• Family conflict theory

    • Communication

    • Anger management

    • Substance abuse


Intimate terrorism and other types of domestic violence

  • The Continuing Gender Debate Men

    • “It’s all men” vs. “Women do it just as much as men”

    • A small theory that reconciles the contradiction

  • A Control-based Typology of Partner Violence

    • The three major types

    • Gender differences and sampling biases

    • Other differences

  • Implications for Research and Theory

    • Everything we “know” has to be re-assessed

    • Need for differentiated theory

  • Implications for Intervention

    • Screening/triage

    • Intervention with perpetrators

    • Support for survivors

    • Custody and access issues


Screening triage
Screening/Triage Men

  • Different models appropriate for different clients

  • To screen we need information on both control and violence for both partners

  • Safety first!

    • Safety planning—as if you were dealing with intimate terrorism

    • If SCV seems likely, try individual application of other approaches

    • If SCV and safety become clear, move to couple approaches with protections in place


Intervention with perpetrators
Intervention with Perpetrators Men

Outcomes of Duluth-type

Batterer Intervention Program

(Thirteen Months Post-adjudication)

Eckhardt et al. 2008


Intimate terrorism and other types of domestic violence
Success of Different Intervention Strategies by IT Sub-type Men(Percent non-violent two years after completing treatment)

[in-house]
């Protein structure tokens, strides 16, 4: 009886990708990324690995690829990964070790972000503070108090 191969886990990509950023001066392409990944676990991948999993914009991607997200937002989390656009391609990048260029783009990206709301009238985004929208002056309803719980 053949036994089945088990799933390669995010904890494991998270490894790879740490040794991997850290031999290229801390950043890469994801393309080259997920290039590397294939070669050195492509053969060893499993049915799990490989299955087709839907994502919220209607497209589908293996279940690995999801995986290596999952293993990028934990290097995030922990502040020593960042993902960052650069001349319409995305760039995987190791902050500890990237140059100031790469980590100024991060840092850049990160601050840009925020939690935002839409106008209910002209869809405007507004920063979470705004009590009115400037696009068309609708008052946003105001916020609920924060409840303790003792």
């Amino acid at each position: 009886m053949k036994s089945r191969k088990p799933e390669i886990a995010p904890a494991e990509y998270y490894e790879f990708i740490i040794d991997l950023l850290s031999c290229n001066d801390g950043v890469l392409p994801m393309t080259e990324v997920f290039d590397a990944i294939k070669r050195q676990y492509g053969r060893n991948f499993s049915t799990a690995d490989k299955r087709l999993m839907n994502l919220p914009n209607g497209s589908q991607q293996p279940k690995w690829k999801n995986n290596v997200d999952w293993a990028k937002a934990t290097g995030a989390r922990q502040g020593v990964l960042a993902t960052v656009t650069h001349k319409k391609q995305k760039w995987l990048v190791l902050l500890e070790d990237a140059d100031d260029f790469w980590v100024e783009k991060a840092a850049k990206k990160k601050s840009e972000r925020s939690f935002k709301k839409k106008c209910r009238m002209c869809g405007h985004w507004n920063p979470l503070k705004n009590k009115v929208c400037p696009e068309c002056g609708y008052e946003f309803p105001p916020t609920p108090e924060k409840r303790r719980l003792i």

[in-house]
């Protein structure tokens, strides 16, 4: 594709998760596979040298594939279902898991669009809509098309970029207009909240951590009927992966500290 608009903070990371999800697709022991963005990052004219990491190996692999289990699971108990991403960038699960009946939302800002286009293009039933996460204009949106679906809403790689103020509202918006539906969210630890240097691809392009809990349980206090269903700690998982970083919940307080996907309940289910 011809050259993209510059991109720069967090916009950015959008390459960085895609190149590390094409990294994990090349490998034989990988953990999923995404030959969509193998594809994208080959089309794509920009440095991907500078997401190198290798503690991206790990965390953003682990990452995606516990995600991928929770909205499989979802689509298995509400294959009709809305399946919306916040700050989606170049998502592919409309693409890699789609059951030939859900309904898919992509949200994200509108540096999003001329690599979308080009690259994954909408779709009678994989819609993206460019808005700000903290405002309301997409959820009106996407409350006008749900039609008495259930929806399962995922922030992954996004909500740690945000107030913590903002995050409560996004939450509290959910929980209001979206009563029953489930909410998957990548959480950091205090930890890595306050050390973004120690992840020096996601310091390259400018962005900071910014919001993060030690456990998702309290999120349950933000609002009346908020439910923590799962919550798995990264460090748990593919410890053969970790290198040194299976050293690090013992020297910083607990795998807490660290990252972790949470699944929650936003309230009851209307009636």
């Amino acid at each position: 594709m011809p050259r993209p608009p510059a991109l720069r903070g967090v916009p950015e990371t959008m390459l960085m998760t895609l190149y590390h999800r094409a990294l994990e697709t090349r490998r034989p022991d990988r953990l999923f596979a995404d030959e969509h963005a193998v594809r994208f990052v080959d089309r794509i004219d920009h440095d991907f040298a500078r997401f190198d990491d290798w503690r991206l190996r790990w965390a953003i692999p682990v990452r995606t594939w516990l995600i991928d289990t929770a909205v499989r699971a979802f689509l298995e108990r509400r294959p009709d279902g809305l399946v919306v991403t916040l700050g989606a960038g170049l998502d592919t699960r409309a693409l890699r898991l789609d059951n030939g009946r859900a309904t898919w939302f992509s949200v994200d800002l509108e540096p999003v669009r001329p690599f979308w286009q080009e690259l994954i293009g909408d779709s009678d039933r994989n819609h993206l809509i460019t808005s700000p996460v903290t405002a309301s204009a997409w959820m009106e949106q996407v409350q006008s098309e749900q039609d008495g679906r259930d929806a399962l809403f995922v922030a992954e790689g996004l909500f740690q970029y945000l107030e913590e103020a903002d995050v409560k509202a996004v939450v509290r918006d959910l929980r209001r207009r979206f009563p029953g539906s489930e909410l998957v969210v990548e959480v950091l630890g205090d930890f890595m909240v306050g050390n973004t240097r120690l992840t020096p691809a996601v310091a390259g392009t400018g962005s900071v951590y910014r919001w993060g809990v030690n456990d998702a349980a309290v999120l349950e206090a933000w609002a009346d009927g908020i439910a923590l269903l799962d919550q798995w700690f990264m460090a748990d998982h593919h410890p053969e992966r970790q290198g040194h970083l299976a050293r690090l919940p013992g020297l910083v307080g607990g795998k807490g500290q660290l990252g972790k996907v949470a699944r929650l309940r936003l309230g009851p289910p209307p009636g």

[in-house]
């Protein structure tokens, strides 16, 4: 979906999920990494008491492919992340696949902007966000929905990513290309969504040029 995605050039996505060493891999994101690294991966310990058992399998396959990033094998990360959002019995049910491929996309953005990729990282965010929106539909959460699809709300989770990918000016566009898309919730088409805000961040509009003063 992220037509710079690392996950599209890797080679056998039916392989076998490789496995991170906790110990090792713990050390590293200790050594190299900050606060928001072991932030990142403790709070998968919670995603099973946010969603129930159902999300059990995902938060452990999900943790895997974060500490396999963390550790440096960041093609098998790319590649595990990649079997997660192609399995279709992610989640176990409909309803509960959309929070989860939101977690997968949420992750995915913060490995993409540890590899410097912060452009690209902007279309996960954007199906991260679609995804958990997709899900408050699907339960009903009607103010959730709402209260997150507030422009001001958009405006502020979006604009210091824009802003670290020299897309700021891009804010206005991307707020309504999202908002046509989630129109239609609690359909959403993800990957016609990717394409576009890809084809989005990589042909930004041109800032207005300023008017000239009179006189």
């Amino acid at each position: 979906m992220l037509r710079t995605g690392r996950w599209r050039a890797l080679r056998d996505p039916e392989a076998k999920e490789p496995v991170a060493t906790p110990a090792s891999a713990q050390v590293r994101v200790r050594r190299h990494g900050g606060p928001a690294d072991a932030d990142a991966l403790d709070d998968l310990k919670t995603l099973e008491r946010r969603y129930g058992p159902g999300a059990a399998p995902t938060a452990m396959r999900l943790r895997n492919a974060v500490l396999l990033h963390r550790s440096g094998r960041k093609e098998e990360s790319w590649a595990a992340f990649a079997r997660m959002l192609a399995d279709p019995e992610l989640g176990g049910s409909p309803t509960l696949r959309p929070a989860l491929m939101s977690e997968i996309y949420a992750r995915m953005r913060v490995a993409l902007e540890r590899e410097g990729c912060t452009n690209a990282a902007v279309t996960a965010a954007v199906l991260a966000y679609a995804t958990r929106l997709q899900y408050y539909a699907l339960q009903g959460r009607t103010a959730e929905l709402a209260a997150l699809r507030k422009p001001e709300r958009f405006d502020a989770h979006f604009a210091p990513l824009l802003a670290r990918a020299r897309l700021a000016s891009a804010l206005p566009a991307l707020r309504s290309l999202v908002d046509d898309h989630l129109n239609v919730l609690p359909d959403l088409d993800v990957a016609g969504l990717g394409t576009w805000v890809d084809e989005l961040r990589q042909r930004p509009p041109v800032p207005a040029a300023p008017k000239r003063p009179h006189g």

Intimate terrorism and other types of domestic violence
Intervention with Perpetrators MenHold them all accountable in the criminal justice systemto provide an essential motivation for change

  • Intimate terrorism

    • Control-focused education

    • Perhaps different tactics for sub-types

  • Violent resistance (Support for survivors)

    • Alternatives to violence

    • Neutralize the entrapment

  • Situational couple violence

    • Source of conflict

    • Anger management

    • Communication counseling

    • Substance abuse rehab


Support for survivors
Support for Survivors Men

  • Intimate terrorism

    • Safety planning

    • Long-term support

    • Alternatives to violent resistance

    • Empowerment to leave

    • Transitional support

  • Situational couple violence

    • Source of conflict

    • Anger management

    • Communication counseling

    • Substance abuse rehab


Custody and access issues
Custody and Access Issues Men

  • Separation instigated violence

  • Manipulative accusations

  • Resources for thorough evaluation

  • Custody/access options

    • No contact

    • Supervised access

    • Supervised exchanges

    • Parallel parenting, minimal couple contact

    • Joint custody/Co-parenting


We make big mistakes if we don t make big distinctions
We make big mistakes if we don’t make big distinctions. Men

Different types of partner violence have…

  • Different causes

  • Different developmental trajectories

  • Different effects

  • Different successful intervention strategies


Support your local women s shelter
Support Your Local Women’s Shelter Men

Safety

Support

Information

Advocacy

Philadelphia, PA